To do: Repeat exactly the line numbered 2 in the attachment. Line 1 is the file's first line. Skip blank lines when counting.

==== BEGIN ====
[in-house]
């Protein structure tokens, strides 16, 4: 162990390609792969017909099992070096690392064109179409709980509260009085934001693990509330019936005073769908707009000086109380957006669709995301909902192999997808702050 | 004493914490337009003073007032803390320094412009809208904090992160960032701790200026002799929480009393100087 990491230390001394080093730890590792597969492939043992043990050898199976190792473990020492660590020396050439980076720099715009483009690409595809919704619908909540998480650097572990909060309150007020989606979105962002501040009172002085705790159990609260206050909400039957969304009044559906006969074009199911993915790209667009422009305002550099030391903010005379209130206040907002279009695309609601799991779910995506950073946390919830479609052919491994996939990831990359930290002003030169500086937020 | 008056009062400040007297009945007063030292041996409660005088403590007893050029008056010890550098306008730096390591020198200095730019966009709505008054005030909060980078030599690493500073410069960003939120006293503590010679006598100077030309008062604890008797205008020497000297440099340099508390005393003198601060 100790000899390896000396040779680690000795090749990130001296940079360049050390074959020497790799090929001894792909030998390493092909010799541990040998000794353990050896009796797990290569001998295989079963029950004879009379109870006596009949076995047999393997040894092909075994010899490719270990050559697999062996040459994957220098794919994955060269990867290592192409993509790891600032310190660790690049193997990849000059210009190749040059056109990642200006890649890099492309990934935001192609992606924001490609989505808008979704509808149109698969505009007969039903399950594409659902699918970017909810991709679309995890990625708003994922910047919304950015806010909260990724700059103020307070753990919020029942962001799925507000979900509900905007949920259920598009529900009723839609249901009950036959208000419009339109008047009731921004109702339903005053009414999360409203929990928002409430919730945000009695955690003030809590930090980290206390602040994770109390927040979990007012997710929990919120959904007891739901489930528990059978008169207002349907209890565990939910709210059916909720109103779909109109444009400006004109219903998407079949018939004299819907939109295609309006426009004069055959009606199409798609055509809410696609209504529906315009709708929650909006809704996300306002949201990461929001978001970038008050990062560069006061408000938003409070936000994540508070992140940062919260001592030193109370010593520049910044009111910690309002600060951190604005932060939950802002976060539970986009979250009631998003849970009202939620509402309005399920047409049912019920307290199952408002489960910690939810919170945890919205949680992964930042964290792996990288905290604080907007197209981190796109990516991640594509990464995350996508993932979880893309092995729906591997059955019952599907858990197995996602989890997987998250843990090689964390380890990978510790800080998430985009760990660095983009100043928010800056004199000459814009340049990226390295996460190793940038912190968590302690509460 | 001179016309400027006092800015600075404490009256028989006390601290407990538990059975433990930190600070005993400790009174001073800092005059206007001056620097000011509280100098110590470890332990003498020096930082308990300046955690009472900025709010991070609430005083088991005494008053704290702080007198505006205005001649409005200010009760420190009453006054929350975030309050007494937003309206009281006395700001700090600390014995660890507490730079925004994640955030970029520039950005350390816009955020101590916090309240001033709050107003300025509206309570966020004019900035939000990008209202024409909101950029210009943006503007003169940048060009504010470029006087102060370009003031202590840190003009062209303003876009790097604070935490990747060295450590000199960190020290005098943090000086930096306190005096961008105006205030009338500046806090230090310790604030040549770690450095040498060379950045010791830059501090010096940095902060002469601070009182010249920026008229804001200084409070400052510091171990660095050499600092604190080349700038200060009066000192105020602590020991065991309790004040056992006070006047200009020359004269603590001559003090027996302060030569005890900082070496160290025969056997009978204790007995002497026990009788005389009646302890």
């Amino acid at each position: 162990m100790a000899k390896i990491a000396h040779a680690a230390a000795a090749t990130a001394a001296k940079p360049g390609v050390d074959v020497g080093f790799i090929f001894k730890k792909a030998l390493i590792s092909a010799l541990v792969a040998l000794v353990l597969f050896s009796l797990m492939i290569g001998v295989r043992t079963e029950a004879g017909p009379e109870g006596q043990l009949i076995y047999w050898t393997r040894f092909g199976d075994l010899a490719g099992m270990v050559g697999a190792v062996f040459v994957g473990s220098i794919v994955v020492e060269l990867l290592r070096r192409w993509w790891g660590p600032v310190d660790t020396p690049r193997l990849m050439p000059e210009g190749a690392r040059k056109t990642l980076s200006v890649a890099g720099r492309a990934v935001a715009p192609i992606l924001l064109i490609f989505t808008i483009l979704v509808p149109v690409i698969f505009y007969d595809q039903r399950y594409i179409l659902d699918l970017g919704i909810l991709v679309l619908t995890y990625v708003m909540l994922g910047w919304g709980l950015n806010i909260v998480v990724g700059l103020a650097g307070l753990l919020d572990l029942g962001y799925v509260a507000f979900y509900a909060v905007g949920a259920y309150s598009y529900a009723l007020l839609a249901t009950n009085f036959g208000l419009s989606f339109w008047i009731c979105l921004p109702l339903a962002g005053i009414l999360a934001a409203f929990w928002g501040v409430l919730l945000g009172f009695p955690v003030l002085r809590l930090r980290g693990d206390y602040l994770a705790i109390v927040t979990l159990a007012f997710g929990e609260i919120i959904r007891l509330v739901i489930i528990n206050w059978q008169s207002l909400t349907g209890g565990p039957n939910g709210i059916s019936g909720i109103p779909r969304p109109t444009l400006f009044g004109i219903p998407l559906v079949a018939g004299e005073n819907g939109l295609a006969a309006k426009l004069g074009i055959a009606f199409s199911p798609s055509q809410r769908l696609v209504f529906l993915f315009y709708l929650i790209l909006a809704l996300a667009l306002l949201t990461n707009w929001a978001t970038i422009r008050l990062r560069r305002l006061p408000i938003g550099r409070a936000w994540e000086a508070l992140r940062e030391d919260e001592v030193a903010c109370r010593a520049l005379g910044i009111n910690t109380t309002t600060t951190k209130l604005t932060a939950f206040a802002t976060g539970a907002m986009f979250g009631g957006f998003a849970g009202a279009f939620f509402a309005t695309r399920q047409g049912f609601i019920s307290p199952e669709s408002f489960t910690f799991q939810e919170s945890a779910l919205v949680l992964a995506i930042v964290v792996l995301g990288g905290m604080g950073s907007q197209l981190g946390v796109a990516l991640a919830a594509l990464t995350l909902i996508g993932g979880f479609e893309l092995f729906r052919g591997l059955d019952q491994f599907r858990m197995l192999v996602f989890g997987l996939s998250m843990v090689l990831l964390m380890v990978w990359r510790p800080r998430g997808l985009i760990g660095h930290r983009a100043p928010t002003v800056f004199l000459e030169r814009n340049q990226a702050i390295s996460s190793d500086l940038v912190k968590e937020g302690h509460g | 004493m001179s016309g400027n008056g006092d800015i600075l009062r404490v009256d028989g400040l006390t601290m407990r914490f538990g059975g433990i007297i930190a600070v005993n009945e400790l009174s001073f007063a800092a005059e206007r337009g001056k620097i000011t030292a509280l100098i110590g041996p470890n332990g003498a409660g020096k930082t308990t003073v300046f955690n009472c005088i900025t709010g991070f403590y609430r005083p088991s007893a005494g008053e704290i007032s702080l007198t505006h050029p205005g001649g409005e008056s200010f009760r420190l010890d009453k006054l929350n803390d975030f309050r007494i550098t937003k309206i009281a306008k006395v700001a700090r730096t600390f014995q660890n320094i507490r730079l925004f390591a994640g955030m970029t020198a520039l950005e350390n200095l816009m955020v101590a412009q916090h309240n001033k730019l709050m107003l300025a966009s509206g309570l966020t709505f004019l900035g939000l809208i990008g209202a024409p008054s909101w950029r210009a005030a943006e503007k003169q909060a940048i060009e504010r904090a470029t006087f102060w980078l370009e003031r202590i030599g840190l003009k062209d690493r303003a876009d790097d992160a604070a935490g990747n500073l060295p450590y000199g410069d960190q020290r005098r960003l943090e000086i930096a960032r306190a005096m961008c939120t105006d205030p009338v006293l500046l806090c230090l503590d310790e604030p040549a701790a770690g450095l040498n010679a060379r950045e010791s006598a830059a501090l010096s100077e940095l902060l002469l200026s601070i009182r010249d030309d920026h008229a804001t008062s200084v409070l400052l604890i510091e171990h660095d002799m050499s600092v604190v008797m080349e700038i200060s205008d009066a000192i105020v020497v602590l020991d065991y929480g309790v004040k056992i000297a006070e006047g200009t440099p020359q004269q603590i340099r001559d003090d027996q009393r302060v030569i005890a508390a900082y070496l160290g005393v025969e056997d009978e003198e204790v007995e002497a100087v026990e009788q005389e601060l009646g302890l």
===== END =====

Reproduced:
């Protein structure tokens, strides 16, 4: 162990390609792969017909099992070096690392064109179409709980509260009085934001693990509330019936005073769908707009000086109380957006669709995301909902192999997808702050 | 004493914490337009003073007032803390320094412009809208904090992160960032701790200026002799929480009393100087 990491230390001394080093730890590792597969492939043992043990050898199976190792473990020492660590020396050439980076720099715009483009690409595809919704619908909540998480650097572990909060309150007020989606979105962002501040009172002085705790159990609260206050909400039957969304009044559906006969074009199911993915790209667009422009305002550099030391903010005379209130206040907002279009695309609601799991779910995506950073946390919830479609052919491994996939990831990359930290002003030169500086937020 | 008056009062400040007297009945007063030292041996409660005088403590007893050029008056010890550098306008730096390591020198200095730019966009709505008054005030909060980078030599690493500073410069960003939120006293503590010679006598100077030309008062604890008797205008020497000297440099340099508390005393003198601060 100790000899390896000396040779680690000795090749990130001296940079360049050390074959020497790799090929001894792909030998390493092909010799541990040998000794353990050896009796797990290569001998295989079963029950004879009379109870006596009949076995047999393997040894092909075994010899490719270990050559697999062996040459994957220098794919994955060269990867290592192409993509790891600032310190660790690049193997990849000059210009190749040059056109990642200006890649890099492309990934935001192609992606924001490609989505808008979704509808149109698969505009007969039903399950594409659902699918970017909810991709679309995890990625708003994922910047919304950015806010909260990724700059103020307070753990919020029942962001799925507000979900509900905007949920259920598009529900009723839609249901009950036959208000419009339109008047009731921004109702339903005053009414999360409203929990928002409430919730945000009695955690003030809590930090980290206390602040994770109390927040979990007012997710929990919120959904007891739901489930528990059978008169207002349907209890565990939910709210059916909720109103779909109109444009400006004109219903998407079949018939004299819907939109295609309006426009004069055959009606199409798609055509809410696609209504529906315009709708929650909006809704996300306002949201990461929001978001970038008050990062560069006061408000938003409070936000994540508070992140940062919260001592030193109370010593520049910044009111910690309002600060951190604005932060939950802002976060539970986009979250009631998003849970009202939620509402309005399920047409049912019920307290199952408002489960910690939810919170945890919205949680992964930042964290792996990288905290604080907007197209981190796109990516991640594509990464995350996508993932979880893309092995729906591997059955019952599907858990197995996602989890997987998250843990090689964390380890990978510790800080998430985009760990660095983009100043928010800056004199000459814009340049990226390295996460190793940038912190968590302690509460 | 001179016309400027006092800015600075404490009256028989006390601290407990538990059975433990930190600070005993400790009174001073800092005059206007001056620097000011509280100098110590470890332990003498020096930082308990300046955690009472900025709010991070609430005083088991005494008053704290702080007198505006205005001649409005200010009760420190009453006054929350975030309050007494937003309206009281006395700001700090600390014995660890507490730079925004994640955030970029520039950005350390816009955020101590916090309240001033709050107003300025509206309570966020004019900035939000990008209202024409909101950029210009943006503007003169940048060009504010470029006087102060370009003031202590840190003009062209303003876009790097604070935490990747060295450590000199960190020290005098943090000086930096306190005096961008105006205030009338500046806090230090310790604030040549770690450095040498060379950045010791830059501090010096940095902060002469601070009182010249920026008229804001200084409070400052510091171990660095050499600092604190080349700038200060009066000192105020602590020991065991309790004040056992006070006047200009020359004269603590001559003090027996302060030569005890900082070496160290025969056997009978204790007995002497026990009788005389009646302890």